An Ethiopian Airlines Fokker 50 in old livery.
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There were no survivors after the Boeing 737-800 crashed into the sea off Beirut on 25 January 2010

BBC:Ethiopian Airlines officials have bluntly rejected the findings of a Lebanese investigation into an air crash off Lebanon in January 2010.

The Lebanese report blames pilot error for the crash of flight ET409, in which 90 people died, sources say.

But Ethiopian Airlines officials say the plane exploded, which they say points to sabotage, a lightning strike or shooting down.

The Lebanese report was due to be released on Tuesday.

The Addis Ababa-bound flight crashed minutes after take-off from Beirut in stormy weather on 25 January 2010, with no survivors.

Lebanese Transport Minister Ghazi Aridi told AFP news agency it was “clear” that “there were errors on the part of the pilot and co-pilot who are entirely responsible for the plane crash”.

According to AFP, the Lebanese report says the pilot and co-pilot had been working non-stop for 51 days and were exhausted.

Lebanese civil defence members carry a section of the wing of an Ethiopian airliner on the shores of Beirut, on 26 January 2010 - a day after it crashed off LebanonMr Aridi said the plane was sound and transcripts of the exchanges between the crew and air traffic control on takeoff had not indicated any problem.

‘Biased and incomplete’

Other officials say the report accuses the pilot of ignoring instructions from the control tower. Similar claims were made by Lebanese officials at the time of the crash.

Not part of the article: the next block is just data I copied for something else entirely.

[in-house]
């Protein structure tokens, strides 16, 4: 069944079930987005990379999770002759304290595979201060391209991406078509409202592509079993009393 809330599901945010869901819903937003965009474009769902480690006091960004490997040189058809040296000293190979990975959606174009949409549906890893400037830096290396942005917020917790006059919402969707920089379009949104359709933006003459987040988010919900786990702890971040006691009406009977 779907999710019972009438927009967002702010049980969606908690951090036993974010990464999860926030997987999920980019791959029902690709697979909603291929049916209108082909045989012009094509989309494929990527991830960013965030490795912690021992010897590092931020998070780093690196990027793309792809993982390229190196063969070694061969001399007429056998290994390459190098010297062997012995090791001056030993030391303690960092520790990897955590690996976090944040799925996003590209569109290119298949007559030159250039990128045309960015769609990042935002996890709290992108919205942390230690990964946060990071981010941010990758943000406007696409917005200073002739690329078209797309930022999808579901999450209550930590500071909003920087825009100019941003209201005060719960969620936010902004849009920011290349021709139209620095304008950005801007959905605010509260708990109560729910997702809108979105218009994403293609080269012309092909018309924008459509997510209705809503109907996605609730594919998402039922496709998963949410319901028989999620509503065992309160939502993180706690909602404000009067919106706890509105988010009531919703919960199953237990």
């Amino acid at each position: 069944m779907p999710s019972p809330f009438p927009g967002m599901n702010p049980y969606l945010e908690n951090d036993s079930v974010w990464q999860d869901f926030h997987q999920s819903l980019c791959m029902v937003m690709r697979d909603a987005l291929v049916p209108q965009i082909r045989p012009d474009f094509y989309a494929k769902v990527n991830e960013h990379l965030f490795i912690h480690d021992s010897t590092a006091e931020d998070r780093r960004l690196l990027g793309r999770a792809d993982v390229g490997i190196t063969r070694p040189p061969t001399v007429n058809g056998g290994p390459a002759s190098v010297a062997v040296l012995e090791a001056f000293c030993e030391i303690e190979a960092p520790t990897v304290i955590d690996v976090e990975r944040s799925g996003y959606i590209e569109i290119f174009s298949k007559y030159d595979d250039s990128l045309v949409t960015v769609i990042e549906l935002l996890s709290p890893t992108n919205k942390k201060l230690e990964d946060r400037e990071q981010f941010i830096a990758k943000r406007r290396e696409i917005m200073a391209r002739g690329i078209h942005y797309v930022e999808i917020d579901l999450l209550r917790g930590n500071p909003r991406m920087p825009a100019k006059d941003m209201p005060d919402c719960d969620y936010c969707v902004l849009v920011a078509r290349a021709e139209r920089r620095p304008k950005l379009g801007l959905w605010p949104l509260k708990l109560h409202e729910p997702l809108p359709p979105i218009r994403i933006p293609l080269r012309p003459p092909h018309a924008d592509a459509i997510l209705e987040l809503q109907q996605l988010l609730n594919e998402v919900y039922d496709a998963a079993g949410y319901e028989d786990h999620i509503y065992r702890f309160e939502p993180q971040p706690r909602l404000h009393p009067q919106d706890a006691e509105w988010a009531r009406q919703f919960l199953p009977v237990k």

But Ethiopian Airlines has vigorously denied the Lebanese findings in a statement, in which it insisted the crew was rested in accordance with regulation and the pilot had made appropriate efforts to control the aircraft.

“ATC [air traffic control] officers and other airlines’ pilots have witnessed a ball of fire on the aircraft in the air,” Desta Zeru, vice-president of flight operations for Ethiopian Airlines, said in the statement.

“The aircraft disintegrated in the air due to explosion, which could have been caused by a shoot-down, sabotage or lightning strike,” he said.

The Lebanese report is “biased, lacking evidence, incomplete and did not present the full account of the accident”, the statement quoted the airline’s CEO Tewolde Gebremariam as saying.

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